In a previous blog post, we introduced the importance of search engine optimization (SEO) for your social media strategy. But really, this is just the tip of the iceberg when it comes to SEO. In fact, there are different types of SEO. In this blog, we'll discuss one type that's important in the success of your website performance and traffic: technical SEO.
Let's get into it! We're going to keep this simple and start with some of the basics.
Wait, What is Technical SEO?
Technical SEO refers to the steps you take to improve the technical elements of your website, in order to rank higher in search engines. The cornerstones of technical SEO are making the website run faster, easier to crawl, and simpler for the search engines to understand and rank.
The fundamentals seem simple enough, but there's a lot that happens behind the scenes when it comes to technical SEO. First, we need to understand the importance and benefits of improving the technical SEO of your website.
Technical SEO: Why it Matters and How it Benefits You
Prioritizing technical SEO is really important since search engines like Google want to prominently display only websites that run like well-oiled machines. It's vital that your website can appeal to search engines to rank it higher, and thus, achieve a greater number of web visits and conversions.
Search engine crawlers (like Google robots) evaluate web pages based on several factors. Some are based on user experience, which includes how fast your site loads. Other factors are busy helping the search engine robots understand what your website is all about. This is why structured data, high-quality content, and strong technical foundations are important. By improving the technical foundations, you are a step ahead in helping the search engines find, crawl, and understand your website. If executed properly, you might be rewarded with higher rankings and richer web results.
To start learning the basics of technical SEO, here are a few terms that you need to understand to start developing the technical foundations of your website.
- Crawler/bot: “Crawlers” or “bots” comb through the pages of your website by examining if from link to link. In this way, search engines understand what pages on each website should be included in search results.
- Indexing: The process where Google stores the webpages that are shown to the users.
- Sitemap: An XML file (e.g., sitemap.xml) that contains all of the URLs of your website. It allows for a quicker indexing of these pages and helps search engine bots easily crawl your website.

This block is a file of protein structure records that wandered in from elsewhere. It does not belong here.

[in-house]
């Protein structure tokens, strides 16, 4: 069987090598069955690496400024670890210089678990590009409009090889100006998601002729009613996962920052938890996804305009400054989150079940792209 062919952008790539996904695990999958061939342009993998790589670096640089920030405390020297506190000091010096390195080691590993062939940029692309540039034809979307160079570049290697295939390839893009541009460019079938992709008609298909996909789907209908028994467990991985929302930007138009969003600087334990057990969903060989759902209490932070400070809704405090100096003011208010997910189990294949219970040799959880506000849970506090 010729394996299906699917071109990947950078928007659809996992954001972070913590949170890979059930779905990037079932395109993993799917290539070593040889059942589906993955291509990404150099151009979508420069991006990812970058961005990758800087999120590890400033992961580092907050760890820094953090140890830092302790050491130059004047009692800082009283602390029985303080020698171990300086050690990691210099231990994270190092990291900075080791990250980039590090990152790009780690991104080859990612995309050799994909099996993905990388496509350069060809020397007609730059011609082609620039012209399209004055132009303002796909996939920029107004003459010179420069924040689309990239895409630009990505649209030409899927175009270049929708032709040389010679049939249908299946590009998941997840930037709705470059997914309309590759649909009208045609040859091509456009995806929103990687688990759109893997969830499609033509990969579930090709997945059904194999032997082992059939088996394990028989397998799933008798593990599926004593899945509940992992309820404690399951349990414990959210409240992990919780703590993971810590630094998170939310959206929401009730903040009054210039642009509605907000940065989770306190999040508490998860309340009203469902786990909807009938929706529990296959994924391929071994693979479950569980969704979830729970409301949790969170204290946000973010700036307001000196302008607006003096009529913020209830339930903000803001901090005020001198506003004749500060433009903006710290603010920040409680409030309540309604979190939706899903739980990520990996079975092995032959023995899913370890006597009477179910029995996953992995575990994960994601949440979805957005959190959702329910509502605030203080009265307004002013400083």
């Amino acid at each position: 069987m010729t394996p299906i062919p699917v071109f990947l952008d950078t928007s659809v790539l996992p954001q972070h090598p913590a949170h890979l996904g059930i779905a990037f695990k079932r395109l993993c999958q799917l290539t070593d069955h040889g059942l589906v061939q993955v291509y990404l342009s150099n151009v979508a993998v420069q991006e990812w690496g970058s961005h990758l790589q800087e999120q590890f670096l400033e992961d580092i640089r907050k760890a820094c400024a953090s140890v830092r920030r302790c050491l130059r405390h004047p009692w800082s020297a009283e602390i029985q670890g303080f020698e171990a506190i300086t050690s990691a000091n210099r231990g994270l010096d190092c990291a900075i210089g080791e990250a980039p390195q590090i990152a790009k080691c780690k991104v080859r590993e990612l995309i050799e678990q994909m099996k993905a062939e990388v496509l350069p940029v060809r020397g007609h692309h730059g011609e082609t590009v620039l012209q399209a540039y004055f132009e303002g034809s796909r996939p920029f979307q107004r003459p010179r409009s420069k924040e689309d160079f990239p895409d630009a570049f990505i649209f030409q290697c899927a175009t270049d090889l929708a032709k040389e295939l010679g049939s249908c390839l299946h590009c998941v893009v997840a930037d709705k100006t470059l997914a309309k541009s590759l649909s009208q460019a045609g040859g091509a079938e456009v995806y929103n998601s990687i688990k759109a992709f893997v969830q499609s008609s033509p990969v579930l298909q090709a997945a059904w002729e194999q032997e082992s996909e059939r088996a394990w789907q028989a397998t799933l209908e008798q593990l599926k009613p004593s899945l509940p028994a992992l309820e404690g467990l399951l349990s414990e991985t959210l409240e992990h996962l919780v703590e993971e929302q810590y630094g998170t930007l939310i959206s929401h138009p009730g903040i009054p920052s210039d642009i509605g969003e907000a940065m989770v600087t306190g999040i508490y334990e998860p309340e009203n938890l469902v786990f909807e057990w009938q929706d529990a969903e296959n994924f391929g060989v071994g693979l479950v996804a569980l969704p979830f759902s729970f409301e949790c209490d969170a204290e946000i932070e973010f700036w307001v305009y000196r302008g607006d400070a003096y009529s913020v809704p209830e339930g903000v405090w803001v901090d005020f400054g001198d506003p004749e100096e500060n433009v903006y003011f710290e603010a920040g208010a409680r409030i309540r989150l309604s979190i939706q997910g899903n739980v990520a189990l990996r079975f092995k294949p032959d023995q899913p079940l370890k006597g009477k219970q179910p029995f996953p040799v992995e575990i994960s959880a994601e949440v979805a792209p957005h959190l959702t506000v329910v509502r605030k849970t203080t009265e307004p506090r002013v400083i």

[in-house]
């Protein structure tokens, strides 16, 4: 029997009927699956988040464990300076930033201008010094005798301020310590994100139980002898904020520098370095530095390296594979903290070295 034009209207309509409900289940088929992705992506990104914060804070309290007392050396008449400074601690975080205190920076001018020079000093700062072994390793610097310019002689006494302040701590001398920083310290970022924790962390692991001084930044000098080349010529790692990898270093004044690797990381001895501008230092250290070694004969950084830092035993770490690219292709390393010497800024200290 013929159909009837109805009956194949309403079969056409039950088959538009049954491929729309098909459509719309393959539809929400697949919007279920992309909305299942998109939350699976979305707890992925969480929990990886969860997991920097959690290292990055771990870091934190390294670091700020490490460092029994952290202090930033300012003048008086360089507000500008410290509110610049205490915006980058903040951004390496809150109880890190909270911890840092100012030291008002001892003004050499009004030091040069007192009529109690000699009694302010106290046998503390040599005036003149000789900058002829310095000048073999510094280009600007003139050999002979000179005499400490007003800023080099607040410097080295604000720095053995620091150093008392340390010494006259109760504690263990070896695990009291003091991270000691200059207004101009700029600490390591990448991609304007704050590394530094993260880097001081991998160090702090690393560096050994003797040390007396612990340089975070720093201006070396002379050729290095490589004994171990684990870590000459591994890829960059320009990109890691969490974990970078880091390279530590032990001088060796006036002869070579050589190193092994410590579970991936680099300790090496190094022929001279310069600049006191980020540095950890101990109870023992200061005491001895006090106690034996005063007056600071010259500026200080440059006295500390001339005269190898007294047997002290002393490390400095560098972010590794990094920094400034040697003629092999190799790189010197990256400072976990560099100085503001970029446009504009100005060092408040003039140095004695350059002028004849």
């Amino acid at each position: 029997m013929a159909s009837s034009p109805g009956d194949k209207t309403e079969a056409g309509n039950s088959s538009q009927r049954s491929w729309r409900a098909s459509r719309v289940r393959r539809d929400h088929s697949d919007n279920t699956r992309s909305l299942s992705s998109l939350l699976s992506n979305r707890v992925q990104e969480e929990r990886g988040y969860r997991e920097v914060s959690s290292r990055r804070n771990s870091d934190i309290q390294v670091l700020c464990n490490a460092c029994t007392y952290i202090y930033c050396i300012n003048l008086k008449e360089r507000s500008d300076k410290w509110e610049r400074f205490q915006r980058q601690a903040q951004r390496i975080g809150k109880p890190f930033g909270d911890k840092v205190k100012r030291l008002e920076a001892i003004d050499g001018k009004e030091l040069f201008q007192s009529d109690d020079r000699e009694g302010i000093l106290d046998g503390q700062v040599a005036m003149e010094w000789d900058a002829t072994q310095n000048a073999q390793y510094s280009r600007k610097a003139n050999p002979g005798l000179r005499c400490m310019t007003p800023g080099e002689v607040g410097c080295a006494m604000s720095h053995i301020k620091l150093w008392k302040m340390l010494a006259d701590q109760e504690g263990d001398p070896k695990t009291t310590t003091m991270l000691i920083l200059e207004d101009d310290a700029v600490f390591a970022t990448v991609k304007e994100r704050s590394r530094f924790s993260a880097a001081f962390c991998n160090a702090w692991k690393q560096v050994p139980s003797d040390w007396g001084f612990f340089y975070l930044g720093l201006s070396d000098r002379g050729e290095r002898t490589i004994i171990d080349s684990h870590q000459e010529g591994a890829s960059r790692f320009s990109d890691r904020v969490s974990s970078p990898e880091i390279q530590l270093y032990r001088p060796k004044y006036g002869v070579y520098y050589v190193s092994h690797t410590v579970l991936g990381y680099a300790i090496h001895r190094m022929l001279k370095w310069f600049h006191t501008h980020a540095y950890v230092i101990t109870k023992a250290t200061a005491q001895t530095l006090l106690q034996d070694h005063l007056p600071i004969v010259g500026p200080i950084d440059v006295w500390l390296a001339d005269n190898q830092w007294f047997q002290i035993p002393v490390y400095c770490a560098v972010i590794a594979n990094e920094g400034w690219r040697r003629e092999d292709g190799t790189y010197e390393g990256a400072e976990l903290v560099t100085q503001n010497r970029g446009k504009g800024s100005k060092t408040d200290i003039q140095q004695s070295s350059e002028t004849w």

- Robots.txt: A text file located in the root directory of your site. It creates the rules which tell search engines how to crawl your site and which pages should be included in search results. You can choose which pages of your website that you want to be shown to specific users by creating the rules in your robots.txt. This will tell the search engines to exclude certain pages from search results.
- 404 error: Displays when a page has not been found. It refers to a “dead page” on your website. Dead pages are bad for user experience and should be dealt with by using 301 redirects.
- 301 redirect: This tells search engines to focus on the new destination URL, rather than the old one. 301 redirects are effective when dealing with 404 errors, as they give you the ability to permanently redirect the dead page to a live one.
- Secure Socket Layer (SSL): An SSL certificate ensures that your website is secured and safe to use. You can tell if a website has it by looking for “https” in the URL. An SSL certificate is vital for websites that accept online payments such as debit cards, credit cards, and other digital forms of transactions.
- Site speed: A website’s site speed and loading time are important for both user experience and search engines. If your website has a slow loading speed, not only is it annoying for your users, but it'll negatively affect your search engine rankings.
- Anchor text: The text that you click on that links to another page. The anchor text you use can add relevance and give "SEO juice" to that internal or external link.
- HTML tags: HTML tags such as H2, H3, and <div> are used to specify your text on the webpages according to their importance and function. These tags can break your pages into subsections and change the formatting/appearance, which can help search engines understand the flow of your webpages.
- ALT text: Since search engines can’t read images, the alt text is a piece of text used to describe the images uploaded on your website. The alt text explains to search engines what your image is depicting. You'll find the space to enter this in your CMS. Having photos with updated ALT text is also important for ADA compliance.
- Canonicalization: When there are multiple versions of a webpage, Google will select one to show in their search results based on where you use a canonical URL.
While we've only scratched the surface, this blog has provided you with a basic introduction to technical SEO. We know it might be a lot to take in. These are just some of the terms and concepts a website owner must understand before launching a website (or while maintaining it). If you don't have the time, the field of SEO is best left to the pros. If you'd like additional help, contact Adlava today to book a free strategy call with our team of experts.